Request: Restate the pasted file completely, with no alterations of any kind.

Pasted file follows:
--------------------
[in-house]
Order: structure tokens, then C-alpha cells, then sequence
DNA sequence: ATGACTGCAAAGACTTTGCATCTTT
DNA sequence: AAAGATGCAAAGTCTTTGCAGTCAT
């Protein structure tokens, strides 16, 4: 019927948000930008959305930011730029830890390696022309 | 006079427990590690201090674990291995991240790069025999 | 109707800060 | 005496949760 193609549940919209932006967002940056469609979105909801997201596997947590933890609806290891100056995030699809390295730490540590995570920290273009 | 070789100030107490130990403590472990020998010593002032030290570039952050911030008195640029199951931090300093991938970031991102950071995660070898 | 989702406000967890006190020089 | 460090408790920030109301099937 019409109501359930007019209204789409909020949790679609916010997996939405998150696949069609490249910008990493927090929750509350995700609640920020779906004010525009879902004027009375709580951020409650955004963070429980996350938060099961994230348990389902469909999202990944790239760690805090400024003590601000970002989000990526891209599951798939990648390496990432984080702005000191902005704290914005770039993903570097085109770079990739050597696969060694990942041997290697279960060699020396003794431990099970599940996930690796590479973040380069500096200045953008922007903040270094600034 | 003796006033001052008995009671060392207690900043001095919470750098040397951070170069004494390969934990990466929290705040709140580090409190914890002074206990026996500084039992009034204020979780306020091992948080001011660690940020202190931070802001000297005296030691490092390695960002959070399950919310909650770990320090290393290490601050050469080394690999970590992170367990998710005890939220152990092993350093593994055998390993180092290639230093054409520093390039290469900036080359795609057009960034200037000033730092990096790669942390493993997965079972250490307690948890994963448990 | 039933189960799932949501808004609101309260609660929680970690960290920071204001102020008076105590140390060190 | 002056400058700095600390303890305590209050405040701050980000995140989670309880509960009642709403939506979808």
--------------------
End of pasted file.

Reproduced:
[in-house]
Order: structure tokens, then C-alpha cells, then sequence
DNA sequence: ATGACTGCAAAGACTTTGCATCTTT
DNA sequence: AAAGATGCAAAGTCTTTGCAGTCAT
């Protein structure tokens, strides 16, 4: 019927948000930008959305930011730029830890390696022309 | 006079427990590690201090674990291995991240790069025999 | 109707800060 | 005496949760 193609549940919209932006967002940056469609979105909801997201596997947590933890609806290891100056995030699809390295730490540590995570920290273009 | 070789100030107490130990403590472990020998010593002032030290570039952050911030008195640029199951931090300093991938970031991102950071995660070898 | 989702406000967890006190020089 | 460090408790920030109301099937 019409109501359930007019209204789409909020949790679609916010997996939405998150696949069609490249910008990493927090929750509350995700609640920020779906004010525009879902004027009375709580951020409650955004963070429980996350938060099961994230348990389902469909999202990944790239760690805090400024003590601000970002989000990526891209599951798939990648390496990432984080702005000191902005704290914005770039993903570097085109770079990739050597696969060694990942041997290697279960060699020396003794431990099970599940996930690796590479973040380069500096200045953008922007903040270094600034 | 003796006033001052008995009671060392207690900043001095919470750098040397951070170069004494390969934990990466929290705040709140580090409190914890002074206990026996500084039992009034204020979780306020091992948080001011660690940020202190931070802001000297005296030691490092390695960002959070399950919310909650770990320090290393290490601050050469080394690999970590992170367990998710005890939220152990092993350093593994055998390993180092290639230093054409520093390039290469900036080359795609057009960034200037000033730092990096790669942390493993997965079972250490307690948890994963448990 | 039933189960799932949501808004609101309260609660929680970690960290920071204001102020008076105590140390060190 | 002056400058700095600390303890305590209050405040701050980000995140989670309880509960009642709403939506979808």